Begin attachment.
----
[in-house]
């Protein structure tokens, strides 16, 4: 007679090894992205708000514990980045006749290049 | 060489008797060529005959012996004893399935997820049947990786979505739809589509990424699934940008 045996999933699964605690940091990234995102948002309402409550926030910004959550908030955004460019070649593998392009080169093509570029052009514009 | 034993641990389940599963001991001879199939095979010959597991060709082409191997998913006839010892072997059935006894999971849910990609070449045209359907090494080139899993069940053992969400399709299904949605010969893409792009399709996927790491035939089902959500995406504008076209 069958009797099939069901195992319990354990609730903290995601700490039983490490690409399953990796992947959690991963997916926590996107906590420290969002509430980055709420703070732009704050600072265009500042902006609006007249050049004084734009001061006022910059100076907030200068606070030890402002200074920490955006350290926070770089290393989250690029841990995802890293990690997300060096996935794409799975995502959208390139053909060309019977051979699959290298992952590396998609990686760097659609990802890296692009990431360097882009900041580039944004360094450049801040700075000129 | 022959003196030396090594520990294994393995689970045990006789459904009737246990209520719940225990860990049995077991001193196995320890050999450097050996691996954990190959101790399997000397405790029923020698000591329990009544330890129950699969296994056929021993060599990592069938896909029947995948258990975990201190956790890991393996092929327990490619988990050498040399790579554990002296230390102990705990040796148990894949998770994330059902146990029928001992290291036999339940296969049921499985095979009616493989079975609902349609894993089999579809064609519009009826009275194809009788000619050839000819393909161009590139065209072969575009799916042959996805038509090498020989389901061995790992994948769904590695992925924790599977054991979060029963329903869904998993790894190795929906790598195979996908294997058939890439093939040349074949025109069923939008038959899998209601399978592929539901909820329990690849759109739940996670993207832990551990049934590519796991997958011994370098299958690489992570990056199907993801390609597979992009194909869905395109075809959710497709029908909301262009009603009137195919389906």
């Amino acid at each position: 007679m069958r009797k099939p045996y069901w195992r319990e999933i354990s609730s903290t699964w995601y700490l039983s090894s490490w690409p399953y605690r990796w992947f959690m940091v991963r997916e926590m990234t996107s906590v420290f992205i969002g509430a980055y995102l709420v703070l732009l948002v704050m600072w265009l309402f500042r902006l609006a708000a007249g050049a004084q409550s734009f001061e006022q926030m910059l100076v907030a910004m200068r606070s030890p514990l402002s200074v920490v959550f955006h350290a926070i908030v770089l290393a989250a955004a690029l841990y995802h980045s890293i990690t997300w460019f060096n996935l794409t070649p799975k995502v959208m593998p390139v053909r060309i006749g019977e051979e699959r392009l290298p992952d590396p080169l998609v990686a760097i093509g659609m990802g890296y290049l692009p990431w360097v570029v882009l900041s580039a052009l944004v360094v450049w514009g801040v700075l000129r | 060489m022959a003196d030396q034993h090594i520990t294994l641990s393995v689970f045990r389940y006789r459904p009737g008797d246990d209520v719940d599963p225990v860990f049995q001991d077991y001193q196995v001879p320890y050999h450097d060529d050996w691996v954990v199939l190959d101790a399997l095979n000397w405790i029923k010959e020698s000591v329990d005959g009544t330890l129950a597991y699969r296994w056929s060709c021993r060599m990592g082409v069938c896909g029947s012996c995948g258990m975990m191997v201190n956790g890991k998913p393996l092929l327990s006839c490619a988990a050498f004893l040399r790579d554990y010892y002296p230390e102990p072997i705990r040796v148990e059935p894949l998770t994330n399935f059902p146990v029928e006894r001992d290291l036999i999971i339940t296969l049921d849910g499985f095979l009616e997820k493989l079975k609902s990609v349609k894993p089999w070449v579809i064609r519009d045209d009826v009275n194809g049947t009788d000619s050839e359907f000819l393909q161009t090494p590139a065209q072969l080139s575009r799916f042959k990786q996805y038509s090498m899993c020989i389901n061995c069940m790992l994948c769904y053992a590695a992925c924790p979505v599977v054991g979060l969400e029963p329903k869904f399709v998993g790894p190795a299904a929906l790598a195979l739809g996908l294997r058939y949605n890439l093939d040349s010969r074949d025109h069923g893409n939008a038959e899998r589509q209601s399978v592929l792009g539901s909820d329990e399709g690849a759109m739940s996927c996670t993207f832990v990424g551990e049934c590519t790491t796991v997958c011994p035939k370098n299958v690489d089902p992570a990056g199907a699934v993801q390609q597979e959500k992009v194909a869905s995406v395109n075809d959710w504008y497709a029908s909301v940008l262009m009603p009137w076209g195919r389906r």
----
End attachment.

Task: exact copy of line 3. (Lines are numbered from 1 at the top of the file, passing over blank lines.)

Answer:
């Amino acid at each position: 007679m069958r009797k099939p045996y069901w195992r319990e999933i354990s609730s903290t699964w995601y700490l039983s090894s490490w690409p399953y605690r990796w992947f959690m940091v991963r997916e926590m990234t996107s906590v420290f992205i969002g509430a980055y995102l709420v703070l732009l948002v704050m600072w265009l309402f500042r902006l609006a708000a007249g050049a004084q409550s734009f001061e006022q926030m910059l100076v907030a910004m200068r606070s030890p514990l402002s200074v920490v959550f955006h350290a926070i908030v770089l290393a989250a955004a690029l841990y995802h980045s890293i990690t997300w460019f060096n996935l794409t070649p799975k995502v959208m593998p390139v053909r060309i006749g019977e051979e699959r392009l290298p992952d590396p080169l998609v990686a760097i093509g659609m990802g890296y290049l692009p990431w360097v570029v882009l900041s580039a052009l944004v360094v450049w514009g801040v700075l000129r | 060489m022959a003196d030396q034993h090594i520990t294994l641990s393995v689970f045990r389940y006789r459904p009737g008797d246990d209520v719940d599963p225990v860990f049995q001991d077991y001193q196995v001879p320890y050999h450097d060529d050996w691996v954990v199939l190959d101790a399997l095979n000397w405790i029923k010959e020698s000591v329990d005959g009544t330890l129950a597991y699969r296994w056929s060709c021993r060599m990592g082409v069938c896909g029947s012996c995948g258990m975990m191997v201190n956790g890991k998913p393996l092929l327990s006839c490619a988990a050498f004893l040399r790579d554990y010892y002296p230390e102990p072997i705990r040796v148990e059935p894949l998770t994330n399935f059902p146990v029928e006894r001992d290291l036999i999971i339940t296969l049921d849910g499985f095979l009616e997820k493989l079975k609902s990609v349609k894993p089999w070449v579809i064609r519009d045209d009826v009275n194809g049947t009788d000619s050839e359907f000819l393909q161009t090494p590139a065209q072969l080139s575009r799916f042959k990786q996805y038509s090498m899993c020989i389901n061995c069940m790992l994948c769904y053992a590695a992925c924790p979505v599977v054991g979060l969400e029963p329903k869904f399709v998993g790894p190795a299904a929906l790598a195979l739809g996908l294997r058939y949605n890439l093939d040349s010969r074949d025109h069923g893409n939008a038959e899998r589509q209601s399978v592929l792009g539901s909820d329990e399709g690849a759109m739940s996927c996670t993207f832990v990424g551990e049934c590519t790491t796991v997958c011994p035939k370098n299958v690489d089902p992570a990056g199907a699934v993801q390609q597979e959500k992009v194909a869905s995406v395109n075809d959710w504008y497709a029908s909301v940008l262009m009603p009137w076209g195919r389906r």